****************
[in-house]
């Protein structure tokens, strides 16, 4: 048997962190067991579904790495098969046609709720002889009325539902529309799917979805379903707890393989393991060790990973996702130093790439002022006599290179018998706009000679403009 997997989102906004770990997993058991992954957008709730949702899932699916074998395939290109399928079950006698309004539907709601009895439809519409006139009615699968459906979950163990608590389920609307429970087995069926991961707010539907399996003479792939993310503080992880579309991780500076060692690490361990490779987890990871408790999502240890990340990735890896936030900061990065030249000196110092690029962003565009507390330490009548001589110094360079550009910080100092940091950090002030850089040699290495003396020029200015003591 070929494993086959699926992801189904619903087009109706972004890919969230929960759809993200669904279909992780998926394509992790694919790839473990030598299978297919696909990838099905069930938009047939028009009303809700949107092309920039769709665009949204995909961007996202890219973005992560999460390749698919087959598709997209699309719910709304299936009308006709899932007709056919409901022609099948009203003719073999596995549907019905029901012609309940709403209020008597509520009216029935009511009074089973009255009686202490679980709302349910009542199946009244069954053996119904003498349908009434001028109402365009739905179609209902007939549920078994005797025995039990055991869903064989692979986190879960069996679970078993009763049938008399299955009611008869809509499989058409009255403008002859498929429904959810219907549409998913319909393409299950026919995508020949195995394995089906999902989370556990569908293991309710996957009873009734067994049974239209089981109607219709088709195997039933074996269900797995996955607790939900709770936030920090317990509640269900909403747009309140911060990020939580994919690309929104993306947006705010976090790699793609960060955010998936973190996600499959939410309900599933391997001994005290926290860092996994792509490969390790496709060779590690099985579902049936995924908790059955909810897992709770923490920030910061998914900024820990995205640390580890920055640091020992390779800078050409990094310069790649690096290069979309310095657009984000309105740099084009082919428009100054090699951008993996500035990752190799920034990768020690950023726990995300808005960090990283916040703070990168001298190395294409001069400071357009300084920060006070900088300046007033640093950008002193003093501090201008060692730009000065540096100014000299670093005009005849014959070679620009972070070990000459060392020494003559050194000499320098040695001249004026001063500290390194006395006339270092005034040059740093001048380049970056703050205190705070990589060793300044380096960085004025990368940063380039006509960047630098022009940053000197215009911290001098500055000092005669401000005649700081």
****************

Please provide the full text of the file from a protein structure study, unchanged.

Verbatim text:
[in-house]
């Protein structure tokens, strides 16, 4: 048997962190067991579904790495098969046609709720002889009325539902529309799917979805379903707890393989393991060790990973996702130093790439002022006599290179018998706009000679403009 997997989102906004770990997993058991992954957008709730949702899932699916074998395939290109399928079950006698309004539907709601009895439809519409006139009615699968459906979950163990608590389920609307429970087995069926991961707010539907399996003479792939993310503080992880579309991780500076060692690490361990490779987890990871408790999502240890990340990735890896936030900061990065030249000196110092690029962003565009507390330490009548001589110094360079550009910080100092940091950090002030850089040699290495003396020029200015003591 070929494993086959699926992801189904619903087009109706972004890919969230929960759809993200669904279909992780998926394509992790694919790839473990030598299978297919696909990838099905069930938009047939028009009303809700949107092309920039769709665009949204995909961007996202890219973005992560999460390749698919087959598709997209699309719910709304299936009308006709899932007709056919409901022609099948009203003719073999596995549907019905029901012609309940709403209020008597509520009216029935009511009074089973009255009686202490679980709302349910009542199946009244069954053996119904003498349908009434001028109402365009739905179609209902007939549920078994005797025995039990055991869903064989692979986190879960069996679970078993009763049938008399299955009611008869809509499989058409009255403008002859498929429904959810219907549409998913319909393409299950026919995508020949195995394995089906999902989370556990569908293991309710996957009873009734067994049974239209089981109607219709088709195997039933074996269900797995996955607790939900709770936030920090317990509640269900909403747009309140911060990020939580994919690309929104993306947006705010976090790699793609960060955010998936973190996600499959939410309900599933391997001994005290926290860092996994792509490969390790496709060779590690099985579902049936995924908790059955909810897992709770923490920030910061998914900024820990995205640390580890920055640091020992390779800078050409990094310069790649690096290069979309310095657009984000309105740099084009082919428009100054090699951008993996500035990752190799920034990768020690950023726990995300808005960090990283916040703070990168001298190395294409001069400071357009300084920060006070900088300046007033640093950008002193003093501090201008060692730009000065540096100014000299670093005009005849014959070679620009972070070990000459060392020494003559050194000499320098040695001249004026001063500290390194006395006339270092005034040059740093001048380049970056703050205190705070990589060793300044380096960085004025990368940063380039006509960047630098022009940053000197215009911290001098500055000092005669401000005649700081």